Unlike the economically developed and relatively socially liberal North America with countries like the US and Canada, Asia is an extremely large and diverse continent where India is a developing and very conservative traditional society. Stemming from British colonialism in modern India’s history, Victorian law crept into the nascent Republic of India’s constitution in 1950 to criminalize “carnal intercourse against the order of nature” that essentially illegalized homosexual relations and any form of non-heterosexuality in practice (Crossley, Gourlay and Spraggon, 2017). As an Indian myself, I have witnessed and heard about the amount of discrimination and ill-treatment non-heterosexuals face legally in society in addition to widespread social stigma in the country. Often seen as a remnant of a backward and regressive cultural mindset, homophobia in India naturally affects its direct stakeholders – non-heterosexuals, whereas other less-impacted stakeholders include religious groups, conservative politicians, media channels and the general public. As opposed to increasingly irreligious Canada and the US, India is still a deeply religious society where its dominant religion, Hinduism is comprised of several belief systems with varying degrees of acceptance towards non-heterosexuals. I believe this stark cultural difference between the Western World and India in addition to outdated colonial homophobic laws present notable social challenges to individuals and activists fighting for equality. However, a recent August 2017 law defending an “intrinsic” right to individual privacy seems to be a step in the right direction and a beacon of hope for the marginalized LGBT community for a freer future (Ganguly, 2017). With strong right-wing political and social conservative resistance against equality, I hold that greater awareness campaigns in addition to informed public support will greatly strengthen India’s sexual orientation and broader LGBT rights movement.


To finally look at the last of the four countries, the Southeast Asian island country of Singapore is a unique blend of substantial economic prosperity and multiculturalism like in Canada but a socially conservative Asian outlook like India. By utilizing words such as “indecency,” “obscenity” and “sodomy,” Singapore’s constitution also enforces a profoundly moralistic legislation against non-heterosexual rights like that of India (Carroll and Mendos, 2017, Pg. 136). Despite being a wealthy and technologically advanced nation, Singapore was founded and developed by many immigrants under the British colonial empire that contributed to a similar state-sanctioned homophobia and discrimination as seen in India and pre-1960s North America. Most interestingly, Singapore is only partially democratic as its government exercises a great deal of control over issues like LGBT rights that are deemed as being “sensitive,” as even seen when corporations like Google and Apple chose to sponsor the annual 2016 Pink Dot rally in support of LGBT rights, the Singaporean government accused the companies of “foreign interference” in domestic affairs (Lakhdhir, 2017). Like all the previous three countries analyzed, the key stakeholders here are again the powerful government, general public and media companies that tend to have a largely conservative attitude about idealized families and traditional values in the multiethnic milieu of Singapore. Nevertheless, with rapidly rising higher education rates among the youth of this tiny island nation and more exposure to global progressive ideas about sexual orientation rights, I believe Singapore will eventually achieve far more equality, albeit very slowly like Eastern Europe and India today. From a personal standpoint, I contend that a public demand for more purely democratic governmental procedures in addition to adoption of LGBT rights education in schools will significantly help promote sexual orientation equality in Singapore.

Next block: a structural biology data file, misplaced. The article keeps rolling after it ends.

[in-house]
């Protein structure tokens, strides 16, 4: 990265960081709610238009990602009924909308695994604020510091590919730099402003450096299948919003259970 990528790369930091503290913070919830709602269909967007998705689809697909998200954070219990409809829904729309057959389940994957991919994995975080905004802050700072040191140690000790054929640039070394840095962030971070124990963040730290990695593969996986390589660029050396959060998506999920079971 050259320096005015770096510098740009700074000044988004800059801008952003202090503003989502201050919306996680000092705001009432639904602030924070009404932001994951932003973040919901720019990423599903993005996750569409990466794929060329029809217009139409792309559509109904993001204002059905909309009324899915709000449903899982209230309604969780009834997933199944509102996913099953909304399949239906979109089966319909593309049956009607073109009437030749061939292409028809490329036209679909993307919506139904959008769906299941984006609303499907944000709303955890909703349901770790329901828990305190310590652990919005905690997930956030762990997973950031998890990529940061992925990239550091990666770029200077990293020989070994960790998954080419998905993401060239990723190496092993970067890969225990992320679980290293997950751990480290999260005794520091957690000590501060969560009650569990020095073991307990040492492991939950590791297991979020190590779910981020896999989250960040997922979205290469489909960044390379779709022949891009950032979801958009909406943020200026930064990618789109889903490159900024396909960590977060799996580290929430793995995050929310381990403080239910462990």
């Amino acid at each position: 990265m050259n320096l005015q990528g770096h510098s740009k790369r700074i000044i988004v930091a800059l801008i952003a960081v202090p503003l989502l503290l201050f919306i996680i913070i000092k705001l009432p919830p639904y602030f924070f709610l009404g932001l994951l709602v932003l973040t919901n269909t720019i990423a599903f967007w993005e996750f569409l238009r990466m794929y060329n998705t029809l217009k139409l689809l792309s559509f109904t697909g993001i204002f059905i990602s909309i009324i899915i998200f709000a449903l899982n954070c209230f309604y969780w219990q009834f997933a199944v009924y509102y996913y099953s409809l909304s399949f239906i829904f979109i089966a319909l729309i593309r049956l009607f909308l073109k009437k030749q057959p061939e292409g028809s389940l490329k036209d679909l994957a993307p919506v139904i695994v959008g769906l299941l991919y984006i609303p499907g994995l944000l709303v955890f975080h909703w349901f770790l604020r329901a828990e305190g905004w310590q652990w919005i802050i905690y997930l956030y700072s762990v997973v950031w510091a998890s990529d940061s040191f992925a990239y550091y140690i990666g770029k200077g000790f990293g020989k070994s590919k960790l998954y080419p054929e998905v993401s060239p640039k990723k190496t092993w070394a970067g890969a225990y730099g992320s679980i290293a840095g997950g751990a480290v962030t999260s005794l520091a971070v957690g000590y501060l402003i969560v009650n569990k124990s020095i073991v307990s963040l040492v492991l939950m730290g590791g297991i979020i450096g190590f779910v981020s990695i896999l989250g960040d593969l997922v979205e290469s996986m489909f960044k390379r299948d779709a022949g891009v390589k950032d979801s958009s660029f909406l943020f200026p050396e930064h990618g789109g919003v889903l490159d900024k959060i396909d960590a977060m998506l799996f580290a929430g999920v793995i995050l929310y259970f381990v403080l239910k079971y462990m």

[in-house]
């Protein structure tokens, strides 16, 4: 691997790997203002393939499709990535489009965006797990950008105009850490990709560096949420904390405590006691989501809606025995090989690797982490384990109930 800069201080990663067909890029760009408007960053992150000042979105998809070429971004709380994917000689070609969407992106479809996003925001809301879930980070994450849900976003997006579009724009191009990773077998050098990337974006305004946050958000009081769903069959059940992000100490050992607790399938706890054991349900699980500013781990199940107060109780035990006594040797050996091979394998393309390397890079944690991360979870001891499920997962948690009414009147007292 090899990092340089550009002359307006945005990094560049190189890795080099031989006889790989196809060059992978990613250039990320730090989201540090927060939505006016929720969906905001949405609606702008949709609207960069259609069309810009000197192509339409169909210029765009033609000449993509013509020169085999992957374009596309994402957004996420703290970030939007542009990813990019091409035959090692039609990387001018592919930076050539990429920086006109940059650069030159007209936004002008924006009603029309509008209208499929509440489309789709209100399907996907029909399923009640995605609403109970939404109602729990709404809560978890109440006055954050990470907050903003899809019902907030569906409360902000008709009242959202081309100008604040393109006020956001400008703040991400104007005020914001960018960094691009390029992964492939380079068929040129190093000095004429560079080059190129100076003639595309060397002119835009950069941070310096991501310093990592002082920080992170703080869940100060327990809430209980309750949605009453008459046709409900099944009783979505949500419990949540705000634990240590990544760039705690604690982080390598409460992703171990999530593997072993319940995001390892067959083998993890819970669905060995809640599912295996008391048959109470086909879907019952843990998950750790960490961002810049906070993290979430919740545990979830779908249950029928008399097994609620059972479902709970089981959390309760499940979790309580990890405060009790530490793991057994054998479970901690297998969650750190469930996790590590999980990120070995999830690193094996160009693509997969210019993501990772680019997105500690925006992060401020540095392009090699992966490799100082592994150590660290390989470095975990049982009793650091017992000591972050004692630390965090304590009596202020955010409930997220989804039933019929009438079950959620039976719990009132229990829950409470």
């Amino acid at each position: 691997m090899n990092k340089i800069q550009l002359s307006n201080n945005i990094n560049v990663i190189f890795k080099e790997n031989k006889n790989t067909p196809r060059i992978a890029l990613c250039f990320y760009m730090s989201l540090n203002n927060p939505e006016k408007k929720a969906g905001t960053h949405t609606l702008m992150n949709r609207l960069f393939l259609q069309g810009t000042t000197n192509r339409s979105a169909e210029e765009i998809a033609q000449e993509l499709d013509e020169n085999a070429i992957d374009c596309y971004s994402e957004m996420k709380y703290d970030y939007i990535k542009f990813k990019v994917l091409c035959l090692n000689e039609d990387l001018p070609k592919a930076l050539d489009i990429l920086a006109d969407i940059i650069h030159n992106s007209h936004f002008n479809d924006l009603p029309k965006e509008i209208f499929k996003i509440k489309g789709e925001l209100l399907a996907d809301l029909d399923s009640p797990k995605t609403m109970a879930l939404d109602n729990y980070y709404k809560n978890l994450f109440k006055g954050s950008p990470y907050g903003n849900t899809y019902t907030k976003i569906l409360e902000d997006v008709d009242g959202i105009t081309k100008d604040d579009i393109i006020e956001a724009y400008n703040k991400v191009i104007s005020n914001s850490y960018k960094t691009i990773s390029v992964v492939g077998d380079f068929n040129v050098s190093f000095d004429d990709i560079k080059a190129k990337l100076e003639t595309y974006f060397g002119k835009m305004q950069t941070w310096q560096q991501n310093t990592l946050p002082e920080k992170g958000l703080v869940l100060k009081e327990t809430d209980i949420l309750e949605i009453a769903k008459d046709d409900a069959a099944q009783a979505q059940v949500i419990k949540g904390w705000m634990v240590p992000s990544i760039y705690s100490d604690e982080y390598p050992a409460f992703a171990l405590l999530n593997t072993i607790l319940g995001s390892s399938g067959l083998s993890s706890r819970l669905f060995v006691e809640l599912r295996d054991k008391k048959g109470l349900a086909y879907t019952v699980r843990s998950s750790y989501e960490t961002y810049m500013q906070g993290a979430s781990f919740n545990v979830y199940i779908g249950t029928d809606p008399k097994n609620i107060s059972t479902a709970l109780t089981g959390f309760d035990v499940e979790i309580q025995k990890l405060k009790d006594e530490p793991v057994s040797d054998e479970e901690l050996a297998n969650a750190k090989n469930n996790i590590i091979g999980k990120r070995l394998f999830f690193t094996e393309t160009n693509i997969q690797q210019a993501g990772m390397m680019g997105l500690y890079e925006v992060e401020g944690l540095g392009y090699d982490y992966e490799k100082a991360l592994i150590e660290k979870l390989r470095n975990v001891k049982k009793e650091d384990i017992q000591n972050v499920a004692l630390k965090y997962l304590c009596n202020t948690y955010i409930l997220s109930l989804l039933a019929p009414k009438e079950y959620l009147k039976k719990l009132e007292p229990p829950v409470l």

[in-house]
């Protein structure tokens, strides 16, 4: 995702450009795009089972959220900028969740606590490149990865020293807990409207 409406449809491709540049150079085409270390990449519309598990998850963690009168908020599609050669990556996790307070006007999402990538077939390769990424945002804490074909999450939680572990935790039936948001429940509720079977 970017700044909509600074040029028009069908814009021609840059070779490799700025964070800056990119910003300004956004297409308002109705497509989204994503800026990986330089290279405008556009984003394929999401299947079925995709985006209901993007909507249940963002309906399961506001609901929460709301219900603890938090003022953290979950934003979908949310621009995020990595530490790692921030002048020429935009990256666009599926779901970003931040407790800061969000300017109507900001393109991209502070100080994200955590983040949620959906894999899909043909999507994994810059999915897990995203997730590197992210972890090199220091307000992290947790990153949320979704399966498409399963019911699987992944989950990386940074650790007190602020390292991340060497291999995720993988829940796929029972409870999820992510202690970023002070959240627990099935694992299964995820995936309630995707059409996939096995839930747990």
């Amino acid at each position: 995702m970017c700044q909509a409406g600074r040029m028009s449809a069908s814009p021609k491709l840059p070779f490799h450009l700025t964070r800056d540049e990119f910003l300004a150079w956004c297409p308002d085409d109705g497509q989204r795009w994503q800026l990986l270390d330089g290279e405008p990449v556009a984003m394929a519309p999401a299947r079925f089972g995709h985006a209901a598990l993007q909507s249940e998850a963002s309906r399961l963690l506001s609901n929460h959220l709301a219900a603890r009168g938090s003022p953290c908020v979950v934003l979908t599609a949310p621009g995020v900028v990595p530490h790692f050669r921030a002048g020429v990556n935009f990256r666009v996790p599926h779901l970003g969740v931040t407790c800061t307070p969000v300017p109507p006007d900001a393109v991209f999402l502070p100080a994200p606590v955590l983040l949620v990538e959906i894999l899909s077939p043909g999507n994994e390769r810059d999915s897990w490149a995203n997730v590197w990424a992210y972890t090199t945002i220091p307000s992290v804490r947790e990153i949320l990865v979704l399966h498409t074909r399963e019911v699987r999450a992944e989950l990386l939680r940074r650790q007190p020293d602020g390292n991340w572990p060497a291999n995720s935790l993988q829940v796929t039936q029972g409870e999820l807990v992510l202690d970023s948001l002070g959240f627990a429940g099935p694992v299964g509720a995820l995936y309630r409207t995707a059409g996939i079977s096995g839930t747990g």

After comparatively and critically examining the sexual orientation laws, social attitudes and social movement trends across the US, Canada, India and Singapore, I am convinced that the success of the movement is significantly geographically divided due to both cultural reasons and historical strategies. Creating sustainable social change for a cause as controversial as sexual orientation and LGBT rights across conservative cultures like India and Singapore or political cleavages in the US and Canada is particularly challenging due to cultural, societal and historical reasons in each of these nations. These case studies have made me realize that to truly overcome cultural resistance and formulate an effective liberalization strategy, possible crucial worldwide measures could include the decriminalization of same-sex relations, comprehensive anti-discrimination regulations, social inclusion and de-stigmatization efforts launched by stakeholders like the media and finally more reinforcing support from inclusive educational practices, as an influential new UN Human Rights Council report has also recommended (“Report of the Independent Expert on protection against violence and discrimination based on sexual orientation and gender identity”, 2017). If the multiple and monumental stakeholders, especially the general public and progressive non-profits work actively to promote equality by engendering a synergistic strategy for obtaining true sexual orientation recognition both politically and culturally, I envision this social movement becoming far more successful in the near future. In conclusion, while a disheartening number of challenges may yet torment the journey towards complete equality for non-heterosexuals and the wider LGBT community, I am confident that convicted dedication and strategically planned synergistic efforts for fulfilling this aspiration will soon one day make it a global reality.


Carroll, A. and Mendos, L.R. (2017, May). State Sponsored Homophobia 2017: A world survey of sexual orientation laws: criminalisation, protection and recognition, 12th Edition. International Lesbian, Gay, Bisexual, Trans and Intersex Association (ILGA), Geneva. Retrieved from

Crossley, Paul, Gourlay, Colin, & Spraggon, Ben. (2017, November 15). Pride, prejudice and punishment: Gay rights around the world. Australian Broadcasting Corporation (ABC). Retrieved from

Davison, Amber-Dawn. (2017, March 4). From Trudeau to Trudeau: The evolution of LGBT Rights in Canada. David McKie: Your home for data journalism. Retrieved from

Ganguly, Meenakshi. (2017, August 24). India’s Supreme Court Upholds Right to Privacy. Human Rights Watch. Retrieved from
Lakhdhir, Linda. (2017, August 7). How LGBT Activists Are Marshaling Support From Singapore’s Private Sector. Human Rights Watch. Retrieved from

LGBT Rights Milestones Fast Facts. (2017, November 9). Cable News Network (CNN). Retrieved from

The Global Divide on Homosexuality. (2013, June 4). Pew Research Center: Global Attitudes & Trends. Retrieved from

United Nations, General Assembly, Human Rights Council (2017, April 19). Report of the Independent Expert on protection against violence and discrimination based on sexual orientation and gender identity. Retrieved from (A/HRC/35/36)